6/1030: What is Intermediality? Part II

I’m going to warn again that this is still not a complete definition. I still have a lot of reading and thinking to do before I have that definition. I definitely wouldn’t be able to do a complete overview of the theory anyway, but it would be nice if one of these posts in the near future finally does the work it’s supposed to with getting a clear definition of the term.

I suppose it’s going to be a challenge, since as Irina Rajewsky points out in her 2005 article “Intermediality, Intertextuality, and Remediation” ‘intermediality’ has served as an umbrella-term “[f]rom its beginnings” (44). Part of this is due to its role as subject in many different disciplines, each with its own methods and objectives. The term is subject to “heterogeneous conceptions,” which I won’t deny is my strength, since that is what allows me to access it. However, to work with it, one should have a clear understanding.

I’ve said that before, but perhaps this time more clearly.

It helps that that is exactly what Rajewsky makes the purpose of her article: “to specify and to position my own particular conception of intermediality, a conception based in (though not limited to) literary studies” (45). It also helps that we both come from a literary studies background.

To propose her definition, Rajewsky, like I tried in my last post, moves from broad to focussed. Intermediality “may serve foremost as a generic term for all those phenomena that […] take place between media” (46). This conception requires the critic to consider the distinction of this kind of mediality to intra-and trans- mediality. I honestly don’t know if I can do that yet. That goes on my list of things-to-do. Another thing that goes on my to-do list is to review Julia Kristeva’s theory of intertextuality, because theorists tend to look at intermediality as a form of intertextuality- but between other media as well as between other texts. But it’s good I also plan to look more at media-theoretical and media-philosophical texts, since that’s going to unlock some of the reception theory I need to explain to show the significance of those media forms the authors chose to use.

What I can already do now, however, is determine where my understanding of intermediality falls in the intermediality debate, initially portrayed as a binary by Dr. Rajewsky between “fundamental condition or category” and “critical category for the concrete analysis of specific individual media projects or configurations” (47). Given the proposed project, I am considering intermediality as a universal state of being, and thus I fall into the former debate group.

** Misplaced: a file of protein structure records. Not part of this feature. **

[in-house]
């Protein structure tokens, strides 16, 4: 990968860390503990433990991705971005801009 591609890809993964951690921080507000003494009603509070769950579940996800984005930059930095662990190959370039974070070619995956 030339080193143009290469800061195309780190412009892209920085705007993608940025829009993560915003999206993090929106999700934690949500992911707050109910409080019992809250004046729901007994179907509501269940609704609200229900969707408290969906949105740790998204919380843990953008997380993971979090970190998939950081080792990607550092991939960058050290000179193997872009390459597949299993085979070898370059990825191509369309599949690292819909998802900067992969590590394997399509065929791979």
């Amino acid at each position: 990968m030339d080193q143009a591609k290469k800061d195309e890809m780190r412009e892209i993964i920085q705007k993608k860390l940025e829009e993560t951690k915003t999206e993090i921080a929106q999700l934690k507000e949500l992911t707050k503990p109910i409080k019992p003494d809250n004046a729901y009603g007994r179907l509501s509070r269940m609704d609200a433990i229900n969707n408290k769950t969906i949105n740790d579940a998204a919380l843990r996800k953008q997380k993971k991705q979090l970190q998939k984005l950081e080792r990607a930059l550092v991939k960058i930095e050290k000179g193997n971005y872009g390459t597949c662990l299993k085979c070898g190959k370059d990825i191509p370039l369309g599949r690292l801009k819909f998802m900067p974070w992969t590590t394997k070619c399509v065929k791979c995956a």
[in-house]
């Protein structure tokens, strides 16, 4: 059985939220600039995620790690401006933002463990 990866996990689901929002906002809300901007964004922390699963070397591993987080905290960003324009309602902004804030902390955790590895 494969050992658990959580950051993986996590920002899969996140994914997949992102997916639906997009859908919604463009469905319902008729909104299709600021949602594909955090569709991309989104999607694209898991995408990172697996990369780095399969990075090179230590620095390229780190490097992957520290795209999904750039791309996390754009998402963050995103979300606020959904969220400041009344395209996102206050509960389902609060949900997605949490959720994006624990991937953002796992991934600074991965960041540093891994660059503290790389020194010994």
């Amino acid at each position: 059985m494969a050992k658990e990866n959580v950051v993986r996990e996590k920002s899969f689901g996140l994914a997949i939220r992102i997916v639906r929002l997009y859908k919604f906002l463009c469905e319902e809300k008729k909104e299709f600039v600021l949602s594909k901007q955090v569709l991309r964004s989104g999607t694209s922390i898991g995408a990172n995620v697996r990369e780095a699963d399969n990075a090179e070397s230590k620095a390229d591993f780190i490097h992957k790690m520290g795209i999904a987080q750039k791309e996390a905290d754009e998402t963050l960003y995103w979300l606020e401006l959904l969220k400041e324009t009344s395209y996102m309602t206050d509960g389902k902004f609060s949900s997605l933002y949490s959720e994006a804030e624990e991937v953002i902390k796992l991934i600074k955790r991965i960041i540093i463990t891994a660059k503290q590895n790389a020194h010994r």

As Rajewsky continues, she adds a third possibility for looking at intermediality, and that is by looking at the intermedial phenomena per se, looking at is as an intermedial phenomenon- determining its level of intermediality and thereby determining its function. I don’t really know what that means. I guess it would be that a reader finding an intermedial reference in a piece of text to a moving picture, would recognize it as such, and then would realize the power of the moving image in a text. This is where Medienerkenntnis and understanding the various functions of media comes in. But how many readers do this? This is the work of a critic. I sort of fall into this camp, too. But  I am mostly the first camp and therefore interested in “the formation of a given medium,[…] and on medial transformation processes” (49). Or something.

I’m going to continue this tomorrow, since I need to sit back and think about this some more. (I also need to finish the article).

Work Cited: Rajewsky, Irina O.. “Intermediality, Intertextuality, and Remediation: A Literary Perspective on Intermediality.” Intermédialités, no. 6, 2005 , pp. 43-64.

side note: wtf? Who changed MLA citation style, and why wasn’t informed?!

Footnote: I thought I was being unique in identifying the connections between intermediality and heteroglossia/dialogism. But I suppose, it would be obvious to anyone who understands Bakhtin.

Disclaimer: this series is a collection of brainstorms and free-writes that are a part of my planning for actual text in my dissertation. Therefore, I am giving myself the liberty to make mistakes, make assumptions (call me out on offensive ones, though!), not tie up loose ends, and generally not make any sense. 

Copyright 2016 Dorothea Trotter: because these writings are planning for actual text in my dissertation, some of this will appear in my dissertation. I hold the right to the words in this post and require that interested parties ask for permission before copying the words or ideas too closely. Obviously, the date of posting is the date of copyright and I reserve the right to challenge suspected plagiarism in my future dissertation submission using these blogs as proof of originality. 


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